R., Vol. 2, Doc. 40 at 2. Mr. Freeman again appealed to the Commission's Board of Review, which again affirmed the Appeal Tribunal. The county court affirmed the Board of Review's decision on August 27, 1999. Mr. Freeman did not appeal that decision.
Mr. Freeman filed the instant action in federal court seeking (1) a declaratory judgment that the Commission's notice procedure, including its use of a standard notice of hearing form, is constitutionally deficient for failing to give adequate notice of all factual allegations to be raised at the hearings; (2) a declaratory judgment that defendants in this case denied Mr. Freeman and others in the class due process; (3) a permanent injunction forbidding the Commission from conducting hearings without constitutionally adequate notice; (4) court orders directing the Commission to promulgate rules and regulations ensuring fair hearings; and (5) a "fair" hearing for Mr. Freeman and others using "proper" notice of hearing forms, along with a formal announcement prior to each hearing limiting the scope of evidence and testimony only to factual allegations that are specifically included on those forms. The district court entered judgment in favor of defendants on May 15, 2001, holding that the Commission's notice procedure provides the due process required under 42 U.S.C. § 503(a)(3), 42 U.S.C. § 1983, and the Fourteenth Amendment to the Constitution.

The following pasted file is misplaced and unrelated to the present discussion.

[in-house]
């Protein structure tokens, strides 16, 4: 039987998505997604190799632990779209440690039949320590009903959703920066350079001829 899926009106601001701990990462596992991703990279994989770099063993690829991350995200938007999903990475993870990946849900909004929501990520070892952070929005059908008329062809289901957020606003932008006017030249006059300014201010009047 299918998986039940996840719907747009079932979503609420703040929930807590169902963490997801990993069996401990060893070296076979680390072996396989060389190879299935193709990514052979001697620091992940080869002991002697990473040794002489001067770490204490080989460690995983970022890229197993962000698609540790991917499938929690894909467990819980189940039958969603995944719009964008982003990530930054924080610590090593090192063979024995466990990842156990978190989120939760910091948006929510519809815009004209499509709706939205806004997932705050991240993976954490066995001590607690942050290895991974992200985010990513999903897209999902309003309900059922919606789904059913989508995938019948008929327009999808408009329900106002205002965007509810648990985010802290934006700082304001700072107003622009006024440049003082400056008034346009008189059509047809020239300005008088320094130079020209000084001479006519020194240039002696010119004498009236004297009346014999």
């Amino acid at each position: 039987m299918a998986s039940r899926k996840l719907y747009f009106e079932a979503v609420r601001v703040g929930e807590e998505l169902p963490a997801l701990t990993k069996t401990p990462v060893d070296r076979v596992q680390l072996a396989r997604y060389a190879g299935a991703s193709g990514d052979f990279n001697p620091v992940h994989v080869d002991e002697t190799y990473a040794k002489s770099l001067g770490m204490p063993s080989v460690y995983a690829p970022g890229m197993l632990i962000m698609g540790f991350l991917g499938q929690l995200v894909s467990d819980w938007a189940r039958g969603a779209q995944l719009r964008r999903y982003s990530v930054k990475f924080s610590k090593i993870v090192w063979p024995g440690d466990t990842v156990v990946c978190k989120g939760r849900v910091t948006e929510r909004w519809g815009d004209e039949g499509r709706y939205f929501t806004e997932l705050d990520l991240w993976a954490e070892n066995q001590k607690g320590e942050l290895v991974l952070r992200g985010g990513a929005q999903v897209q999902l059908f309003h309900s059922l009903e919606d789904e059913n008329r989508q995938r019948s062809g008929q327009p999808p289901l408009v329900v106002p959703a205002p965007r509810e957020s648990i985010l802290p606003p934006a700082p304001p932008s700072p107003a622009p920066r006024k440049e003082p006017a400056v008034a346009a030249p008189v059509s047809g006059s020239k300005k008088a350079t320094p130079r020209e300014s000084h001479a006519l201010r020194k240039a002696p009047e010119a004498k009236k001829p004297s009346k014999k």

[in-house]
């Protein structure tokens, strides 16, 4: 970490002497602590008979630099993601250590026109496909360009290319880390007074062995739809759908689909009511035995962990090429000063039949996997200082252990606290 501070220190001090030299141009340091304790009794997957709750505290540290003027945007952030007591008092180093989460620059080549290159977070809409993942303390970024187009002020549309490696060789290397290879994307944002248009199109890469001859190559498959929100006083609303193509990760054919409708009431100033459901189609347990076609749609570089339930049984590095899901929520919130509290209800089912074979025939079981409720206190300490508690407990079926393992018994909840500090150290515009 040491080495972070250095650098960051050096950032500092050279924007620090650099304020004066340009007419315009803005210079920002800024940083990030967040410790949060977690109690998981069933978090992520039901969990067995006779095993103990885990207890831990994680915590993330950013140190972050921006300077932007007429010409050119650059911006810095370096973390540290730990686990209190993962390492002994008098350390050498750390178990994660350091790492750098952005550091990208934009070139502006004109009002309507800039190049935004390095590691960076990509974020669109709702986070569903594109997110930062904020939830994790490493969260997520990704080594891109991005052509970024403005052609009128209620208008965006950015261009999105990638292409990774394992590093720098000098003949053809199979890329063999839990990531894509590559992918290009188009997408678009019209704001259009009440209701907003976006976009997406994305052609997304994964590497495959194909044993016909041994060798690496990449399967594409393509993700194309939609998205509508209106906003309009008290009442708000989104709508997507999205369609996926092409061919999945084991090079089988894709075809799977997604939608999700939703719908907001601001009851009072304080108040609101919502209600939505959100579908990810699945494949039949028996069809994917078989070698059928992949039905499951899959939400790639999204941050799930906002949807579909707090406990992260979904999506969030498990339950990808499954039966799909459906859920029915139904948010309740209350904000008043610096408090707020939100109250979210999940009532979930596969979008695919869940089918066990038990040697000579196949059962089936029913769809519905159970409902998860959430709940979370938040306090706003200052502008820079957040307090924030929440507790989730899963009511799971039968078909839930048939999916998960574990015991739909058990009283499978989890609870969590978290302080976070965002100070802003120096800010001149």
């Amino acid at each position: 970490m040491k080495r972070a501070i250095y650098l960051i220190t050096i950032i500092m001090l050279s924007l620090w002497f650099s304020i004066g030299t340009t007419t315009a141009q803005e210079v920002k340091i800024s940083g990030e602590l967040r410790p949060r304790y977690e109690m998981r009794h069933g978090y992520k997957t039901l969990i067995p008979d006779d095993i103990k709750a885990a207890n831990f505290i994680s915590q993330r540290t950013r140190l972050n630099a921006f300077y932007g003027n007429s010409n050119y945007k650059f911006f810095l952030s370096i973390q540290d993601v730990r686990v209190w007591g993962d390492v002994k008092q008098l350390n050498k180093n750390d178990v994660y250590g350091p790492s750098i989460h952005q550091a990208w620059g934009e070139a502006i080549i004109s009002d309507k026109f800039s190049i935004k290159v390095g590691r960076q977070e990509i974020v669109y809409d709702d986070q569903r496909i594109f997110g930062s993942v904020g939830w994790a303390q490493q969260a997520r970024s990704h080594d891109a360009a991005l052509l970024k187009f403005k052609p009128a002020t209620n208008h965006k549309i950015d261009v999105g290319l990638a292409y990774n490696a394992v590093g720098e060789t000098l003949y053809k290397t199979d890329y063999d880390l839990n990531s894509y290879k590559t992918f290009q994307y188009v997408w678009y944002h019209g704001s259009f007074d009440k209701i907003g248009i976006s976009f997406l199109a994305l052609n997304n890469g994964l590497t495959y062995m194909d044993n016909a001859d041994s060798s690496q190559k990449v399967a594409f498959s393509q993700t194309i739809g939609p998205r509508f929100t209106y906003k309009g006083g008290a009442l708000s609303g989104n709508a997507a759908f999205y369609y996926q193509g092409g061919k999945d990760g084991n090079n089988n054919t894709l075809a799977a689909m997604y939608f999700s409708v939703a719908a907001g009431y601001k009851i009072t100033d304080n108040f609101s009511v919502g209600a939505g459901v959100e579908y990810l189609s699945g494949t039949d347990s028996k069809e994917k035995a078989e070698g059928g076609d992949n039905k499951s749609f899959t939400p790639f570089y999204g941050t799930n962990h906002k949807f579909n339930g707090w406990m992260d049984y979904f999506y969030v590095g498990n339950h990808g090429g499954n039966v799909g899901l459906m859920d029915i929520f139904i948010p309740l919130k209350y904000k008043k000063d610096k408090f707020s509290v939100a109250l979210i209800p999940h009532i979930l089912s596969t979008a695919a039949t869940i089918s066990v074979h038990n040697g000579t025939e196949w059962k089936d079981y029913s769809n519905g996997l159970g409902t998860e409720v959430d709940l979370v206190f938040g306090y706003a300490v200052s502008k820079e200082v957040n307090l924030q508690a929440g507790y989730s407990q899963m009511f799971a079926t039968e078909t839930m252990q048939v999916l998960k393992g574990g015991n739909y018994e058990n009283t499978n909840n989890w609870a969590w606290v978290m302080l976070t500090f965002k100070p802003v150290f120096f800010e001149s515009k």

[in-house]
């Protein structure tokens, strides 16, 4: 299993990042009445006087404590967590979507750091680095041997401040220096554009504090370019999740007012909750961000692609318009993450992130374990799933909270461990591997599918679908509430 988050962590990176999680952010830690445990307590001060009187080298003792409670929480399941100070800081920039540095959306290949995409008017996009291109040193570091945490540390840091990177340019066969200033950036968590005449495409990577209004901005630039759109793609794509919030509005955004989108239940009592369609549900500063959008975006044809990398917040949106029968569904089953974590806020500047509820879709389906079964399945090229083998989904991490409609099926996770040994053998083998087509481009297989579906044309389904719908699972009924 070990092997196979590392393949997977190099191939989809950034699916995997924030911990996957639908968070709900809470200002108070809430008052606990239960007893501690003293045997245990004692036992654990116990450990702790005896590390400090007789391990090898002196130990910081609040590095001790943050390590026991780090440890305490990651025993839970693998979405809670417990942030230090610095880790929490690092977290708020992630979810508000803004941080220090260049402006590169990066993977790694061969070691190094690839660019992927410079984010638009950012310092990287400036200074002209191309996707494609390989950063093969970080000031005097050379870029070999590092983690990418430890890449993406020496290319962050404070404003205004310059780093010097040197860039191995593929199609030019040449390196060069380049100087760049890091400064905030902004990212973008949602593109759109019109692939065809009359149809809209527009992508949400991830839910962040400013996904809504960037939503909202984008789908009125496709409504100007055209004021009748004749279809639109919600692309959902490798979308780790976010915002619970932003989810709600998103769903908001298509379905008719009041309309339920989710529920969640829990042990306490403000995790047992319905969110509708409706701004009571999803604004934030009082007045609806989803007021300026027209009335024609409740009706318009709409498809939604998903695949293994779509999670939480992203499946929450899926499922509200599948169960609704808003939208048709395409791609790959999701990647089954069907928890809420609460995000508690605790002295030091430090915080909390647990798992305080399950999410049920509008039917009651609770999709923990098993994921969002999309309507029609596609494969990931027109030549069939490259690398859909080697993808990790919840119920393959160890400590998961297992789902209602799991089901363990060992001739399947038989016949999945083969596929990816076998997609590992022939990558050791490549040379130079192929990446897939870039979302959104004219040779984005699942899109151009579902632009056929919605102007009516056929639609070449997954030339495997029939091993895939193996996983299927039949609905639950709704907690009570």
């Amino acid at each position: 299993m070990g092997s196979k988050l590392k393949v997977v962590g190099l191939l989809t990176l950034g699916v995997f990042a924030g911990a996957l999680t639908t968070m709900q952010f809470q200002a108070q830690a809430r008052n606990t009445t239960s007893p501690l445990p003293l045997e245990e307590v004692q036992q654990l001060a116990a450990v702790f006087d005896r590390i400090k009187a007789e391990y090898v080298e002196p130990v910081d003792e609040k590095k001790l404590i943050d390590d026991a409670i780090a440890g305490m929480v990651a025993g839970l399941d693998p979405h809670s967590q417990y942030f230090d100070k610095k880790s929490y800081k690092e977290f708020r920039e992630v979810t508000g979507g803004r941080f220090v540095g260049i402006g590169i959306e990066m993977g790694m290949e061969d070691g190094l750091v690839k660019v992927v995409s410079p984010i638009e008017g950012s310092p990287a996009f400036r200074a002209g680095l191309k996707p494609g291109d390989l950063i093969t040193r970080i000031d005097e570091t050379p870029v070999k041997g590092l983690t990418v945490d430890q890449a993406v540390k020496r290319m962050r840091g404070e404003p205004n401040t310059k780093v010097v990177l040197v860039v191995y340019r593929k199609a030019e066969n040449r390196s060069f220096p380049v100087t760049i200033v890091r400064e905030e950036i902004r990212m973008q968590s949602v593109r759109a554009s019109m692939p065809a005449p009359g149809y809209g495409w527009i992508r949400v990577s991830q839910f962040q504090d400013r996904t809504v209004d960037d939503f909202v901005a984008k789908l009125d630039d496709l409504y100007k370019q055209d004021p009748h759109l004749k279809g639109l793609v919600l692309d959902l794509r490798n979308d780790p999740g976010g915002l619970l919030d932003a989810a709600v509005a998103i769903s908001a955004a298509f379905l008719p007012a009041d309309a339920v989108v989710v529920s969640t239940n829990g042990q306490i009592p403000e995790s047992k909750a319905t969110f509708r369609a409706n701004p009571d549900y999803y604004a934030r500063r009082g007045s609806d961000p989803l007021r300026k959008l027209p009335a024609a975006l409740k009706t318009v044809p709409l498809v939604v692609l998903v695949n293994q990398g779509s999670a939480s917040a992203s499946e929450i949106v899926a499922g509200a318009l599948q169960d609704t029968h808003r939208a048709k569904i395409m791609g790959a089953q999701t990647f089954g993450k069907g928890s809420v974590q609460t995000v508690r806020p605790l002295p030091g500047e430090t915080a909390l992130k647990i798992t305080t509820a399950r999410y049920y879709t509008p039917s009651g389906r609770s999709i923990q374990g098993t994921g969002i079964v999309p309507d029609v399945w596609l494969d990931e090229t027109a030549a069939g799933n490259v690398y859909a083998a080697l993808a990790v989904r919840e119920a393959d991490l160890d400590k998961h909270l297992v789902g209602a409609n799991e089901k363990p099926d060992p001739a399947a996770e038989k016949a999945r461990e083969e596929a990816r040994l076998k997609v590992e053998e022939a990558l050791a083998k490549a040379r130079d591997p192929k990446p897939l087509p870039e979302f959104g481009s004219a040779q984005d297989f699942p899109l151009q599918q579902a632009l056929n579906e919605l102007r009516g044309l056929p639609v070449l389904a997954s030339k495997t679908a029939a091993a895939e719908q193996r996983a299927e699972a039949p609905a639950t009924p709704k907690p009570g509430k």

Where, as here, the court's resolution of the motion for declaratory judgment involves questions of constitutional law, we review that determination de novo. See United States v. Clark, 84 F.3d 378, 381 (10th Cir. 1996). We review questions of fact, if any, for clear error. Id. In this case, the district court found the Commission's notice procedure provides due process under controlling Supreme Court and Tenth Circuit precedent. We have carefully read the district court's well-reasoned opinion under the applicable standards in light of the parties' materials and record on appeal, and we agree with that court's thorough analysis. Therefore, we affirm for substantially the same reasons as those set forth by the district court in its order dated May 15, 2001.(3)
On appeal, Mr. Freeman makes a number of arguments urging us to overturn the district court's decision. To the extent that those arguments apply to the facial invalidity of the Commission's procedures, we find them without merit. In many instances, however, Mr. Freeman's arguments seem to raise questions regarding his particular case, which, as demonstrated by the recitation of facts found at each level of review, actually appears aberrant due to its abundance of due process. Those arguments pose questions which we cannot review. See Johnson v. De Grandy, 512 U.S. 997, 1005-06 (1994) (holding that the Rooker/Feldman doctrine bars "a party losing in state court . . . from seeking what in substance would be appellate review of the state judgment in a United States district court, based on the losing party's claim that the state judgment itself violates the loser's federal rights").